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Government calls for phone makers to ‘lock out’ apps in a moving car amid 10% spike in traffic deaths

The government wants smartphone makers to lock out most apps when the phone is being used by someone driving a car.

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The voluntary guidelines are designed to reduce crashes caused by drivers distracted by phones.

The National Highway Traffic Safety Administration also wants automakers to make infotainment systems easy to pair with smartphones.

The National Highway Traffic Safety Administration voluntary guidelines are designed to reduce crashes caused by drivers distracted by phones.

The National Highway Traffic Safety Administration voluntary guidelines are designed to reduce crashes caused by drivers distracted by phones.

HOW IT WILL WORK

NHTSA wants phone makers to develop technology that can determine if someone is driving a car and then disable most of the apps.

But at present, that technology doesn’t exist.

In its absence, the agency wants phones to have a ‘driver mode’ that would be activated by the smartphone user.

Drivers could still make calls but the phones and automaker systems would lock out the ability to enter text.

Internet browsing, video not related to driving, text from books and photos also would be locked out.

Navigation systems would be permitted.

Traffic deaths spiked 10.4 percent in the first six months of this year.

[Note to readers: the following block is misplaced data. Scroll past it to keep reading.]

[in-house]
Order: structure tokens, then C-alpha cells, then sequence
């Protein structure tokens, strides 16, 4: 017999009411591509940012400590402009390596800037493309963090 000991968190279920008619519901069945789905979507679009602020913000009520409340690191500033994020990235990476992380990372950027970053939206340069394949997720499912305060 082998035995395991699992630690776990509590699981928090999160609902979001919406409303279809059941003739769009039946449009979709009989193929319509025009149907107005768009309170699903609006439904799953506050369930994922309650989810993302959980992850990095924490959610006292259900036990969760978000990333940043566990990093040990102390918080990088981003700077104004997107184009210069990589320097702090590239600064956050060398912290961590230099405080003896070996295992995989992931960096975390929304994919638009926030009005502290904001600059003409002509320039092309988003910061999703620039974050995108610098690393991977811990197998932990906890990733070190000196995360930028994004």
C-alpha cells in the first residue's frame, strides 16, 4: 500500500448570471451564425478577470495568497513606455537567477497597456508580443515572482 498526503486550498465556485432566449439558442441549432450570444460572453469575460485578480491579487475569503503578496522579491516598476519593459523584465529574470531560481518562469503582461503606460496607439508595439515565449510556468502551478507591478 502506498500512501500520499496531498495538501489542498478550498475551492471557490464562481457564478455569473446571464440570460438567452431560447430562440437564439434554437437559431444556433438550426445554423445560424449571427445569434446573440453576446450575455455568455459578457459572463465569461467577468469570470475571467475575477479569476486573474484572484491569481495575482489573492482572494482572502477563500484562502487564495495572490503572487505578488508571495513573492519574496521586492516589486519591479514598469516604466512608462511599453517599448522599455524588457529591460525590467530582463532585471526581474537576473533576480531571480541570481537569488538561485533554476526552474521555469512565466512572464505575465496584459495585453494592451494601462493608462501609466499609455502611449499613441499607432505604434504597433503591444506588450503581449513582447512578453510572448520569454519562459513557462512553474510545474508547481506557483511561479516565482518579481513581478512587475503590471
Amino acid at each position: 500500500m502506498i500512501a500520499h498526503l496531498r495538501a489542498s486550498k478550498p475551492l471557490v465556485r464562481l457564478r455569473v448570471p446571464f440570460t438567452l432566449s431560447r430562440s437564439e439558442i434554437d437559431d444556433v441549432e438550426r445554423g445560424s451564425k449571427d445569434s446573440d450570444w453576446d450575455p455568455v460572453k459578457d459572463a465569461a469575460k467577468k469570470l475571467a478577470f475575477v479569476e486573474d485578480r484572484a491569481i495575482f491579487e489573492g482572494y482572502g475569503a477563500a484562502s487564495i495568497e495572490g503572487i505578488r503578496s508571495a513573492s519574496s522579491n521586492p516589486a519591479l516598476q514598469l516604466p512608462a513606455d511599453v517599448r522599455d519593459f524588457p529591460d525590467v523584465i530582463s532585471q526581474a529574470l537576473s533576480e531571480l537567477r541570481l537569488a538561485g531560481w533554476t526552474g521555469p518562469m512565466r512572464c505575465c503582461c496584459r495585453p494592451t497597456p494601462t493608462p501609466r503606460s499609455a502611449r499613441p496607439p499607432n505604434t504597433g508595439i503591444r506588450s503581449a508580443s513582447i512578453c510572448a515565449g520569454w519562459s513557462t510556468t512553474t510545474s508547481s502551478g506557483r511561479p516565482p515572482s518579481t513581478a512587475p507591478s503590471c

That followed a 7.2 percent increase in 2015.

The agency says 10 percent of fatal crashes last year involved distracted drivers.

Drivers could still make calls but the phones and automaker systems would lock out the ability to enter text.

Internet browsing, video not related to driving, text from books and photos also would be locked out.

Navigation systems would be permitted.

‘With driver distraction one of the factors behind the rise of traffic fatalities, we are committed to working with the industry to ensure that mobile devices are designed to keep drivers’ eyes where they belong —on the road,’ NHTSA Administrator Mark Rosekind said in a statement.

Automakers already are moving this direction, with many offering Apple CarPlay and Android Auto that pair smartphones to car touch screens and allow limited use of the phone apps.

The NHTSA wants phone makers to develop technology that can determine if someone is driving a car and then disable most of the apps.

But at present, that technology doesn’t exist.

In its absence, the agency wants phones to have a ‘driver mode’ that would be activated by the smartphone user.

NHTSA will take public comment for 60 days before deciding whether to put the guidelines in place.

Unlike a federal government rule, auto and cell phone makers don’t have to obey the guidelines.

1 Comment on Government calls for phone makers to ‘lock out’ apps in a moving car amid 10% spike in traffic deaths

  1. lollllz well its ok it will help 20 percent

    Like

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